First, the prior art circuit arrangement shown in FIG. 2a will be considered briefly. The circuit comprises a low pass filter, the transformer U of which can be utilized for matching and/or balancing purposes. The filter properties are determined by capacitor C2 as well as capacitor C3 (the latter being substituted for capacitor C1 as described above) in conjunction with coil L.

2b shows the filter of FIG. 2a including the foregoing modifications, and further including the teachings of the invention, whereby compensation is provided for the 'losses of all-inductances. As described above with reference to FIG. 1, coil L is provided with a supplemental winding Z, which is energized by amplifier V, which in turn is connected to reactor X. In this case, amplifier V comprises a transistor T having an adjustable emitter resistor Re, a capacitor C providing for coupling to the base of transistor T, and a resistor r, providing biasing to the base of transistor T for determining the operating point of the transistor T. The collector circuit of transistor T is connected in series with the supplemental winding Z to battery B. Capacitor C also couples the base of transistor T to the series connection of the winding W2 and the reactance X. The reactance X is connected in series with the secondary winding of transformer U and the main winding H of coil L.

The emitter resistor Re of the transistor T causes a negative feedback. It is therefore possible, by changing the setting of this resistor to adjust the amount of amplification of amplifier V and thereby the extent of the decrease of the losses of the inductances. By contrast to FIG. 1, in FIG. 2b the reactance X is not directly connected to the main winding H of coil L. As a result, not only the losses of the coil L, but also the losses of the transformer U, which is connected at an earlier point in the circuit, can be reduced. In other respects, the mode of functioning of this circuit arrangement as relates to the decrease of the characteristic losses of the inductors is analogous to the mode of functioning of the circuit arrangement shown in FIG. 1.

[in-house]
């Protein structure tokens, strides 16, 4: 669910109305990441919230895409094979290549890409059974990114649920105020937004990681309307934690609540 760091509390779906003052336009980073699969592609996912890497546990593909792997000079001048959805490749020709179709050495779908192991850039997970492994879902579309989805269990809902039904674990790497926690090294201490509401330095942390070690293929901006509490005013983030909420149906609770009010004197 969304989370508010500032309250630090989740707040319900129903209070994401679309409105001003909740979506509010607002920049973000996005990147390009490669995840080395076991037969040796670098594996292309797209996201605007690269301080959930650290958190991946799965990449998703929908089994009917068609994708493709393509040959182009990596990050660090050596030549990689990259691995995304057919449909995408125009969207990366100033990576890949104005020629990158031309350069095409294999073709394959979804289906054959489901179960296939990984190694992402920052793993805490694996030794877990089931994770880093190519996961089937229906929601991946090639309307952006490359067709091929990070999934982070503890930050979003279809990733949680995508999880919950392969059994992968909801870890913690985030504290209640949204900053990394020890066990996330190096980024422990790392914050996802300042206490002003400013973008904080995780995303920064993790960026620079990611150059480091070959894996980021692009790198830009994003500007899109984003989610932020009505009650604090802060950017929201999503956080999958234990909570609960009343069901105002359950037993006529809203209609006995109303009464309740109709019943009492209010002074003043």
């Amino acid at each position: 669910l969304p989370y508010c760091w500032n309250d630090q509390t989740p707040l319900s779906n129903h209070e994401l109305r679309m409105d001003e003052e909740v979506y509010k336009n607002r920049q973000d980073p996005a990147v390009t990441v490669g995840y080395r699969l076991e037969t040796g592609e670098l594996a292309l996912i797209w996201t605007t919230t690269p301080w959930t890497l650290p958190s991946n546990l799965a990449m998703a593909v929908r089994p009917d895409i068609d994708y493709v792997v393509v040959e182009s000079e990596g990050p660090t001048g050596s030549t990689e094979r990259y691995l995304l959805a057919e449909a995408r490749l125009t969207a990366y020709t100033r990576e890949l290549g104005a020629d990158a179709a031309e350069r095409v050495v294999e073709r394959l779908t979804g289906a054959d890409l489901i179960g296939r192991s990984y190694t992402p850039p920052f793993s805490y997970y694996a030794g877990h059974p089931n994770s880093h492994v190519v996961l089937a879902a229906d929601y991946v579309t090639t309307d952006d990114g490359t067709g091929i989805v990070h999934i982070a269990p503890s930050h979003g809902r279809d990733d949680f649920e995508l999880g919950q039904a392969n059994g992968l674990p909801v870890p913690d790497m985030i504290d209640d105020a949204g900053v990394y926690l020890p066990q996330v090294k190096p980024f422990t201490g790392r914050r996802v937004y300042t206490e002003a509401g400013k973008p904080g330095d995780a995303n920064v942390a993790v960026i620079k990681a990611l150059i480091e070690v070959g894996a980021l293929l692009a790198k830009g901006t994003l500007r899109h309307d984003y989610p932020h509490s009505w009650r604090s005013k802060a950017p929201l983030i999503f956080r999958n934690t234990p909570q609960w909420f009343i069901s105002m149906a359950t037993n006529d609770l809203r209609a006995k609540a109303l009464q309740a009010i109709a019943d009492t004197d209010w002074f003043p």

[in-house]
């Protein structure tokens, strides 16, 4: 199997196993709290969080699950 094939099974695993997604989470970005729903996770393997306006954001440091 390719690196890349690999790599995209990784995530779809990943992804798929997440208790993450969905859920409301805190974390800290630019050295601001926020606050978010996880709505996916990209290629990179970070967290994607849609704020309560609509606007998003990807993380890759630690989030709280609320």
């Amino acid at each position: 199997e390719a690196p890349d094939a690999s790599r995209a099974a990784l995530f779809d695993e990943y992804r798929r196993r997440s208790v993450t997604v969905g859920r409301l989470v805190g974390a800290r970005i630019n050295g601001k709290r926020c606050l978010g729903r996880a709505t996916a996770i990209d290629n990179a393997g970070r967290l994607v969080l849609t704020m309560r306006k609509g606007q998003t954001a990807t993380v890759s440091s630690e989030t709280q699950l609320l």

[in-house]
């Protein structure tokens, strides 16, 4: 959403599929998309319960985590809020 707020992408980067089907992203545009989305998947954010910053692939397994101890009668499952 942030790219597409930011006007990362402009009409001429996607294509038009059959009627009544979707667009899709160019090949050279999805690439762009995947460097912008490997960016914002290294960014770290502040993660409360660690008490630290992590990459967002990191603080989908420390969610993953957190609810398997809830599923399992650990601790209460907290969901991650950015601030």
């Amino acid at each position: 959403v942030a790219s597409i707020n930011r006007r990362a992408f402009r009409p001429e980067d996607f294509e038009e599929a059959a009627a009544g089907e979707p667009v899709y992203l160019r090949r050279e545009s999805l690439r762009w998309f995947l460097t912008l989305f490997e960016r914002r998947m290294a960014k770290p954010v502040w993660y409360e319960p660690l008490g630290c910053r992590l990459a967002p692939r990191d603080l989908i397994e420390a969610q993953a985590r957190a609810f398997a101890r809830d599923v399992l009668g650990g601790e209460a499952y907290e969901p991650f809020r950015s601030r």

In operation, the alternating input signal to the filter, and thus to the winding W1 induces a voltage in winding W2 which, in turn, produces an alternating current i. The current i produces a voltage drop across reactance X shown to be a capacitor, which is coupled through capacitor C as an input signal to the base of transistor T. Transistor T produces a current iv in response to the input signal at its base; the current iv is conducted through the supplemental winding Z and, due to the coupling between the latter and main winding H, induces a voltage in main winding H. The voltage thus induced must be of the opposite phase to that of the voltage drop i-R, constituting the characteristic resistance loss in the filter, and thus to that of the current i, to oppose and thereby compensate for the voltage drop i-R. The proper phase of the induced voltage is readily determined and provided, as is well known in the art, with reference to the phase of the input signal (developed across capacitor X by current i) relative to that of current i, the phase of the current iv relative to that of the input signal (this phase relationship depending on the characteristics of the amplifier V) and the sense of the winding Z relative to main winding H. By adjusting the emitter resistance Re, the magnitude of the current iv is controlled to produce an induced voltage at which is equal in magnitude to the voltage drop iR, whereby the latter is cancelled. The amplifier V, in conjunction with the supplemental winding Z therefore compensates for the characteristic losses of the filter, making it appear as free of losses at the output terminals of the filter, across the capacitor C2.